Additional areas of consideration when planning a raised pond include adequate strength of construction of the walls and concealing a suitable filtration system. This is easier if the pond is only raised on three sides and soil is banked behind on the other, allowing scope for a waterfall flowing from the outlet of the filter.

Alternatively, consider a pressurised filter, which can be hidden in a chamber next to the pond or an “in pool” filter, which are available for smaller ponds.

Formal Ponds

Formal ponds, either raised or at ground level, are ideal on patios or lawn areas. Careful consideration should be taken in the design stages when choosing your edging method. When edging with slabs, it is advisable to position the slabs before excavation to create your pool template. This will also limit the number of slabs which require cutting. Crazy paving can provide an easy but attractive alternative especially on pools with curved edges. It is also possible to purchase a “round circle” of slabs from paving suppliers, which could create a perfect edge for a round pond.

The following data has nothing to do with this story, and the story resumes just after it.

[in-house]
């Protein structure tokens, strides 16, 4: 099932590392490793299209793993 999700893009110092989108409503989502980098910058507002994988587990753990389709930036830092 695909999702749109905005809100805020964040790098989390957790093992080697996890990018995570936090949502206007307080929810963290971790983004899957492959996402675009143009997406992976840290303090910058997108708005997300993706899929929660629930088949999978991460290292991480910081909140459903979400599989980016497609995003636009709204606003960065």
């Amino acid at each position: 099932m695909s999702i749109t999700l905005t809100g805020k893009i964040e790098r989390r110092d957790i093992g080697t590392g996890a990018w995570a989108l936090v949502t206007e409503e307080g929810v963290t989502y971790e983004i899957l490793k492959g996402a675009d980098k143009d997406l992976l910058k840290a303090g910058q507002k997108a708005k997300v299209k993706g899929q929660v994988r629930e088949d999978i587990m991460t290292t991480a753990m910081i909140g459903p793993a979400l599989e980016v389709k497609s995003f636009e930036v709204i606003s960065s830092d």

Should you desire a heavy stone fountain in the pool, which looks effective in many formal situations, it may be necessary to form a concrete footing in the base of the excavation to support the weight of the fountain and its base before installing the liner.

Design Tips for Raised and Formal Ponds:

  • Ensure the walls will support the weight of the pool.
  • Sandwich the liner between the last courses of bricks and up the cavity, this will hide the liner.
  • Concrete blocks maybe used to form and shape planting shelves
  • Heavy fountains will need additional footings under the pool liner.
  • If circular, use a centre peg and string to create your shape.
  • Curved patio slabs can be purchased to create curves and circular shapes.
  • Filtration will need consideration.
  • Ensure ducting for cables is laid before paving surrounding areas.
  • Remember to consider filtration position during the planning stage.

Informal Ponds

When constructing an informal pond your imagination, budget and garden space are the only real limiting factors whilst adhering to the basic rules of pond design already covered.